Military pomp and pageantry was on display to celebrate the Queen’s official birthday – and new mother the Duchess of Sussex made her first public appearance since giving birth.
The Queen’s milestone was marked with the Trooping the Colour ceremony that saw some of Britain’s most prestigious regiments stage the centuries-old spectacle.
And among the royals was Meghan, attending her first official royal engagement since giving birth to son Archie just over four weeks ago.
The duchess has been on maternity leave caring for her baby born at a private London hospital on May 6, and Harry has already spoken about how parenthood has changed their lives, saying he cannot imagine life without his son.
Meghan joined Harry, the Duchess of Cornwall and Duchess of Cambridge in a coach that was greeted by cheers from crowds in the Mall as it made its way to Horse Guards Parade in London’s Whitehall for the Trooping ceremony.
In another horse-drawn carriage was Princess Eugenie and husband Jack Brooksbank, Princess Beatrice and the Duke of Kent.
The Queen arrived in a procession full of pomp and pageantry featuring a Sovereign’s Escort from the Household Cavalry, made up of Life Guards and Blues and Royals, in their silver and gold breastplates and plumed helmets.
Riding on horseback behind the Queen’s coach were the royal colonels: The Prince of Wales, Colonel of the Welsh Guards, the Princess Royal, Colonel of the Blues and Royals, and the Duke of Cambridge, Colonel of the Irish Guards and Duke of York, Colonel of the Grenadier Guards.
Trooping the Colour is social as well as a ceremonial occasion and in the stands overlooking the parade ground were the wives, girlfriends and parents of the guardsmen and officers on parade.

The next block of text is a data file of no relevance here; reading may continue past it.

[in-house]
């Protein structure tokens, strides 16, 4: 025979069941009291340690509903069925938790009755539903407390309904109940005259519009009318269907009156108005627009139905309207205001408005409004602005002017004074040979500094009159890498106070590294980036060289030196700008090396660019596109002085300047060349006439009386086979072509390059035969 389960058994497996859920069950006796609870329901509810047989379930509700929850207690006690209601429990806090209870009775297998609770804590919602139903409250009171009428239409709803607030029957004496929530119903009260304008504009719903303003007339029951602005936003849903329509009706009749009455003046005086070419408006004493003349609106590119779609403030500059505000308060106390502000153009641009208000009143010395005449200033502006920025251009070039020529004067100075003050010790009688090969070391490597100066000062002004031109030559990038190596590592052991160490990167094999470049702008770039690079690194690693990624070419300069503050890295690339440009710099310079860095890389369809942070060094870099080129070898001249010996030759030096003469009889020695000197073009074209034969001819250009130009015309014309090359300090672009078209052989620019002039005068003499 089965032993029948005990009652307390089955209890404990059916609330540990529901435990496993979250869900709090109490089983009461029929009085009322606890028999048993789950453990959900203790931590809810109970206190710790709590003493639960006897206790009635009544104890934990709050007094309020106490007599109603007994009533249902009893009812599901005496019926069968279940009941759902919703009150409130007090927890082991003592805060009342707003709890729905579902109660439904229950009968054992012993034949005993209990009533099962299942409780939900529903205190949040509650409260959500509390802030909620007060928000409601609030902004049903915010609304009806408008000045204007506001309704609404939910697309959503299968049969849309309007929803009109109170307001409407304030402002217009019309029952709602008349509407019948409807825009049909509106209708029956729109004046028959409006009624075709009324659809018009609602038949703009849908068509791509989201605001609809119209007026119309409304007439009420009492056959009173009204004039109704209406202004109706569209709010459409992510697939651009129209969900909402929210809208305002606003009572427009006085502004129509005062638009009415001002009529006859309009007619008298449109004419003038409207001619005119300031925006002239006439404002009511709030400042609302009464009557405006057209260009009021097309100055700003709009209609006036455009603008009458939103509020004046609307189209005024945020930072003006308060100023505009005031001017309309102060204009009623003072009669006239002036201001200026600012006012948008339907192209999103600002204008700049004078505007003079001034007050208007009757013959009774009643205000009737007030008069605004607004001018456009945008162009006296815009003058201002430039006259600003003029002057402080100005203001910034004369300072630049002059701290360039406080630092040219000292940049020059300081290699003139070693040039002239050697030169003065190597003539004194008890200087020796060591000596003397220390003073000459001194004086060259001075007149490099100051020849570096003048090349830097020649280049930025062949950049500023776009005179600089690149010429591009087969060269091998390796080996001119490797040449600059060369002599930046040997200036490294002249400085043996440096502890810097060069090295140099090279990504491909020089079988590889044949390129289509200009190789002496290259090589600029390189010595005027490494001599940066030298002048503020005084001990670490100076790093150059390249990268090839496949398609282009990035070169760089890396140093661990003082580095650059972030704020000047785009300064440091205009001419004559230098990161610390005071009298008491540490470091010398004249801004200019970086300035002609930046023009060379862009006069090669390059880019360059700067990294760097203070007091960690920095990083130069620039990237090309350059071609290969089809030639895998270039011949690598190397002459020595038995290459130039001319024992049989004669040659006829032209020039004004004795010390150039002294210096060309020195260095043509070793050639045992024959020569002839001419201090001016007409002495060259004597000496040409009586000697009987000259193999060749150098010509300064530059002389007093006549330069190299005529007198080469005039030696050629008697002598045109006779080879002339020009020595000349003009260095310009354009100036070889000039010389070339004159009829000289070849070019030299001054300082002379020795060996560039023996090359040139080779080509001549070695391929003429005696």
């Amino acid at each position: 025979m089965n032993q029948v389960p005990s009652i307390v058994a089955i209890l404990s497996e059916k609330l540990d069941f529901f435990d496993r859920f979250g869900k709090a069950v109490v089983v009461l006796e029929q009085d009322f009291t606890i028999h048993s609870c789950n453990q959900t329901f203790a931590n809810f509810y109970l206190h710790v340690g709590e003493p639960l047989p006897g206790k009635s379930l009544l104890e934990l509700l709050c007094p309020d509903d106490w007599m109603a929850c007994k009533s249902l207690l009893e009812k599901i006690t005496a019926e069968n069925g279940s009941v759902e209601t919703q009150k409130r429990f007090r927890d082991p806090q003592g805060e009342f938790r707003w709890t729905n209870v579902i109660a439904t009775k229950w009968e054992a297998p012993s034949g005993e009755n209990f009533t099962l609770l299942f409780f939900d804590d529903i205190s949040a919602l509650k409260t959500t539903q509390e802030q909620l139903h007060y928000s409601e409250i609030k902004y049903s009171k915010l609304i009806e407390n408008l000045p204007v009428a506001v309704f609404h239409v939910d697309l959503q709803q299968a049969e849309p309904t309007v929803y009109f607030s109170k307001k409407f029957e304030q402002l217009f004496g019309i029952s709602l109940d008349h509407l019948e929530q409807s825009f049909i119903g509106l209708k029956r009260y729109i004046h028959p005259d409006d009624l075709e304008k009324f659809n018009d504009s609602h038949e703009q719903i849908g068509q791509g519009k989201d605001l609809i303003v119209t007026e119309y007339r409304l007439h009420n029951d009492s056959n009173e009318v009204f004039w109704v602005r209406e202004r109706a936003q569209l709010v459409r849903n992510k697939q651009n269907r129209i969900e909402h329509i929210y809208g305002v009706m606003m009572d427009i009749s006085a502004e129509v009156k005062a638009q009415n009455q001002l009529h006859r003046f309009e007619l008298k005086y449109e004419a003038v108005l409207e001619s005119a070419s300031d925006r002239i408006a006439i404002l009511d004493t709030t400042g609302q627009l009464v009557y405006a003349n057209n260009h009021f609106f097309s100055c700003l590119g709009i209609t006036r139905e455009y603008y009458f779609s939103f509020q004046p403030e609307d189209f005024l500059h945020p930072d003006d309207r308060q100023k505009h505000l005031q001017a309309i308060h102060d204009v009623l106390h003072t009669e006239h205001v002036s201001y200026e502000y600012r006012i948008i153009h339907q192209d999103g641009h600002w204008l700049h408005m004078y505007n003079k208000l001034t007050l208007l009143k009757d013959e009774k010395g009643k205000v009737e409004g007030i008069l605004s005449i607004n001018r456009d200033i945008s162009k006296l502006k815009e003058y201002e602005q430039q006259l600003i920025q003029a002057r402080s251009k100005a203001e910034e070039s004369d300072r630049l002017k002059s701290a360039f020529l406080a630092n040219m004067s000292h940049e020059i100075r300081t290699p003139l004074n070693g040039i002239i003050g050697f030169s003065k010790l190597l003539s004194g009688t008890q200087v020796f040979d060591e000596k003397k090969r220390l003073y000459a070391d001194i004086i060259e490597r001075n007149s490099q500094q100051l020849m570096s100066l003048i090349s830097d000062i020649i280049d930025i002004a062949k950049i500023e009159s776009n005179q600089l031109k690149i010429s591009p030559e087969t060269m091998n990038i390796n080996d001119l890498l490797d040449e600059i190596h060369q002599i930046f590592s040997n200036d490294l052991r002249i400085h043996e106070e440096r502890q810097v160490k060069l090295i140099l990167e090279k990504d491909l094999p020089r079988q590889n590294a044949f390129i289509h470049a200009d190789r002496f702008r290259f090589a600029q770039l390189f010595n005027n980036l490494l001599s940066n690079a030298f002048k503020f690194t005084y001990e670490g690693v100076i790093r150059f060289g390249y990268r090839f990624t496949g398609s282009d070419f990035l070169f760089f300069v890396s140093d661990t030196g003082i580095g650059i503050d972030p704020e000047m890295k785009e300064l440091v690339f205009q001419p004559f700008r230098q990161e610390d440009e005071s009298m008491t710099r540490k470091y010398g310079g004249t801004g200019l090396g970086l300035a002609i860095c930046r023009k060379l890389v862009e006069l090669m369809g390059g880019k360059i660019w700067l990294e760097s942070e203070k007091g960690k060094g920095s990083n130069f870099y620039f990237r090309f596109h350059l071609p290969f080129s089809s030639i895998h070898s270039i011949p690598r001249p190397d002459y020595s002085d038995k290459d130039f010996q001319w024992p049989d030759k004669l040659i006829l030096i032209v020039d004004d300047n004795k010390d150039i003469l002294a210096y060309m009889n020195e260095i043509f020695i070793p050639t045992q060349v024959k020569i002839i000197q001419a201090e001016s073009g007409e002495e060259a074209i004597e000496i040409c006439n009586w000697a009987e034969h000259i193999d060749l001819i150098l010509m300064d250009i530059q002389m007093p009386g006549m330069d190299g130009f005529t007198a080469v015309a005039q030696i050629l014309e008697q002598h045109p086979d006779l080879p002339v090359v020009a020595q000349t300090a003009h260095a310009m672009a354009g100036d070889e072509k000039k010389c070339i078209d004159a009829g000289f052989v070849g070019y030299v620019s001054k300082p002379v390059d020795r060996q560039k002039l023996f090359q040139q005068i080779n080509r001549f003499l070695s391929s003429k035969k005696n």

The event featured around 1,400 servicemen in total and hundreds of Guardsmen were lined up on the parade ground waiting to be inspected by the Queen.
The colour, or ceremonial regimental flag, being paraded this year was from the 1st Battalion Grenadier Guards, a frontline infantry regiment of the British Army when not performing ceremonial duties.
Their lineage can be traced back to 1656 when the military unit was raised as the sovereign’s bodyguards by King Charles II while in exile in Bruges.
Harry, Meghan, Kate and the other royals – including the Earl and Countess of Wessex and their children the Viscount Severn and Lady Louise Windsor – watched events from Wellington’s office overlooking Horse Guards.
Among the guests was Theresa May who formally stepped down as Prime Minister on Friday, but will remain in office until an successor has been appointed.
Soon after the Queen arrived on the parade ground the national anthem was played and a horse could be seen running across the open space after apparently unseating its rider.
The Queen began the ceremony by inspecting the lines of guardsmen on the parade ground, casting a critical eye over the soldiers as she passed in her carriage followed by the royal colonels on horseback.
Colours, or flags, were carried, or “trooped”, down the rank so that they could be seen and recognised by the soldiers.
In the 18th century, guards from the royal palaces assembled daily on Horse Guards to “troop the colours”, and in 1748 it was announced that the parade would also mark the Sovereign’s official birthday.
The Queen’s actual birthday was on April 21 when she turned 93.
The massed bands of the Household Division and the Mounted Band of the Household Calvary provided the musical backing for the ceremony.
While also taking part was the King’s Troop Royal Horse Artillery, who will fire a 41-gun salute in Green Park to mark the Queen’s official birthday.
The colour was first trooped through the ranks of soldiers before the guardsmen marched past the Queen, first in slow then in quick time.
Spectators were treated to the sight of precision marching with each Guardsman having trod more than 270 miles in rehearsals and taken more than half a million steps.